Claimant was a firefighter for the respondent town, who alleged that he suffered hypertension pursuant to § 7-433c. CRB affirmed the trial commissioner’s determination that the notice of claim was late, as the statute of limitation began running as of the date claimant was taking prescription medication under his physician’s direction for the treatment of hypertension. The Appellate Court held that a § 7-433c hypertension claim is not presumed to be an occupational disease. Zaleta v. Fairfield, 38 Conn. App. 1, 7 (1995), cert. denied, 234 Conn. 917 (1995). As there was no evidence presented that the claimant’s hypertension constituted an occupational disease, nor even any evidence that it was causally related to his employment, the one-year limit applied.
Liano v. Bridgeport, 14 Conn. Workers’ Comp. Rev. Op. 201, 2033 CRB-4-94-5 (July 25, 1995), appeal and cross appeal dismissed, lack of final judgment, A.C. 15082 (June 6, 1996), cert. denied, 238 Conn. 906 (1996).
Fitzgerald, infra, followed regarding inclusion of “outside overtime” in § 7-433b(b) cap. Also, CRB held that Mulligan, 231 Conn. 529 (1994), applies to § 7-433c cases. The CRB affirmed the trial commissioner’s determination that the claimant’s benefit rate should include both ‘inside’ and ‘outside’ overtime pursuant to Szudora v. Fairfield, 214 Conn. 552 (1990) for 1990 onward, but was not entitled to an adjustment in his benefit rate from 1983 to 1990 because he failed to present sufficient evidence regarding overtime for that time period.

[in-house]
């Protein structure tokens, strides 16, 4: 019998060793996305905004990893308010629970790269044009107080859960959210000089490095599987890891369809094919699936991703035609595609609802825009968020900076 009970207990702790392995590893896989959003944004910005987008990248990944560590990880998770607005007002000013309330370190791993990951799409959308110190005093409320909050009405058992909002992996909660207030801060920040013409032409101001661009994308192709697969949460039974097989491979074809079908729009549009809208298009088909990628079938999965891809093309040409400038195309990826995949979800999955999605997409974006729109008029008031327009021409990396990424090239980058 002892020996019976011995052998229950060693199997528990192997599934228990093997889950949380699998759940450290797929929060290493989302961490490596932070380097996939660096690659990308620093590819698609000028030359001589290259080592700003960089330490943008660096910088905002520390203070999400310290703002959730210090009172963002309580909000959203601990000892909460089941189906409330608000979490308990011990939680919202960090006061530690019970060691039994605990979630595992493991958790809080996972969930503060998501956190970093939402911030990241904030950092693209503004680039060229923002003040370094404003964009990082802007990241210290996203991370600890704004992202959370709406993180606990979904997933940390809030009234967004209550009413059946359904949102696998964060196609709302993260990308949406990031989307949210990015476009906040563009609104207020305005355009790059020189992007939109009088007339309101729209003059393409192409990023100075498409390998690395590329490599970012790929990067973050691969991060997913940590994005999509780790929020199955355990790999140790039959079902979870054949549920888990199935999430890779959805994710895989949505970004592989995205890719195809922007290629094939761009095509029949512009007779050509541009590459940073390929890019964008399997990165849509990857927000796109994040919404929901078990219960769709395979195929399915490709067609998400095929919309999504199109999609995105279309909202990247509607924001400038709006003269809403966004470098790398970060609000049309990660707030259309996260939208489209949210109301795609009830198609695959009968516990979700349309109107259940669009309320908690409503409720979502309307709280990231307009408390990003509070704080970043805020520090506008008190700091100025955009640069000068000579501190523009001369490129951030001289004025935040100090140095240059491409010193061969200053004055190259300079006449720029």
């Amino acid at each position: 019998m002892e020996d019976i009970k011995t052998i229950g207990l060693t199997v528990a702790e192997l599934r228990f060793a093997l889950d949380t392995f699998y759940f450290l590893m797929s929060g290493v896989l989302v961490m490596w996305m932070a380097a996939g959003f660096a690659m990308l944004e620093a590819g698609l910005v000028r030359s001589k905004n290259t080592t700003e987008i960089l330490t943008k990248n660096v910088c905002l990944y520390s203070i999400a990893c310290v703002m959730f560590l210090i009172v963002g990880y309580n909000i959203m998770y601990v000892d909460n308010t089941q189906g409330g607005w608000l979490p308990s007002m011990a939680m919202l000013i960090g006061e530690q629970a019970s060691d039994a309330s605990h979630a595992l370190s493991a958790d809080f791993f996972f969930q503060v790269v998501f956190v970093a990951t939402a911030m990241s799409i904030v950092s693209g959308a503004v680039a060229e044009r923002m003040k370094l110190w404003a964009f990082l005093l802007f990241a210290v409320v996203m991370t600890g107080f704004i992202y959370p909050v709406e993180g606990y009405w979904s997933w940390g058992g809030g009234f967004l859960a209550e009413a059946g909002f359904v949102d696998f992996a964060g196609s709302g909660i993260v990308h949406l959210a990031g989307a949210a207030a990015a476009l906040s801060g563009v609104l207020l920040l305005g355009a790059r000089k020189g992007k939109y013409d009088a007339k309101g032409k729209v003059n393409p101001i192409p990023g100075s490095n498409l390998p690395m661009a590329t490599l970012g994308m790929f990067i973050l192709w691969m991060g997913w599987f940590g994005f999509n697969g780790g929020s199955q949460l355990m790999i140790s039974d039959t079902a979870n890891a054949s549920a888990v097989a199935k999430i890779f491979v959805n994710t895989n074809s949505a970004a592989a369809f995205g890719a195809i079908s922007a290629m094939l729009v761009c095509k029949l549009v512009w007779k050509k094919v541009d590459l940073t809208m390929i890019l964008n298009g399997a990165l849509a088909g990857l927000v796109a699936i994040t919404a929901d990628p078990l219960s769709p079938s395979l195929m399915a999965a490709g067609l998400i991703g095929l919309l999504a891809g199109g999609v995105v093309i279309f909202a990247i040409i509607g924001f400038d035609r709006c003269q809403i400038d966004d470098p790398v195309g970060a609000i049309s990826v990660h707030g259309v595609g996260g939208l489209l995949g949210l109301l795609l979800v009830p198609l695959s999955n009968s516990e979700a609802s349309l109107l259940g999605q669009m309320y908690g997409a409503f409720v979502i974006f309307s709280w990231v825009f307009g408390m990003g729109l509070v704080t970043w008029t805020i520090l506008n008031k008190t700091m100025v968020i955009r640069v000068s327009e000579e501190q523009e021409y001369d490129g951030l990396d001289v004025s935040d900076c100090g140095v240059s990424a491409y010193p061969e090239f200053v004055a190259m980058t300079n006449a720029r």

These issues were addressed by the Appellate Court in Liano v. Bridgeport, 3561 CRB-4-97-3 (June 3, 1998), rev’d in part, 55 Conn. App. 75 (1999), cert. denied, 252 Conn. 909 (1999). The Appellate Court found Marone v. Waterbury, 244 Conn. 1 (1998) to be controlling. The Appellate Court explained that the issue to be decided was whether the claimant (Liano’s) case was pending at the time that Szudora was decided by the Supreme Court, and that if it was not pending, then the only way to modify it would be via § 31-315. The Appellate Court held that Liano’s case was not pending when Szudora was issued, because none of the parties had appealed from the trial commissioners’ decisions issued in 1983, 1986, and 1988.
Next, the Appellate Court concluded that the trial commissioner’s decision, which had become final due to lack of an appeal, was not subject to modification based upon a change in legal interpretation (in this case, the Szudora decision) pursuant to § 31-315, citing Marone, supra. The court explained the limits of § 31-315. The court thus reversed the CRB’s decision which allowed the claimant to include overtime wages in the computation of the § 7-433b(b) cap for 1990 onward. See also, Liano, § 31-300, § 31-310. Subsequent decisions at Liano, 3561 CRB-4-97-3 (June 3, 1998), rev’d in part, 55 Conn. App. 75 (1999), cert. denied, 252 Conn. 909 (1999), § 31-300; Liano, 3447 CRB-4-96-10 (January 6, 1998), aff’d, 51 Conn. App. 905 (per curiam), cert. denied, 248 Conn. 907 (1999), § 7-433c; Liano, 3299 CRB-4-95-10 (March 25, 1997), § 31-294c, § 31-297, § 31-301. Factual findings; Liano, 3199 CRB-4-95-10 (March 25, 1997), § 31-279-3, § 31-298, § 31-307.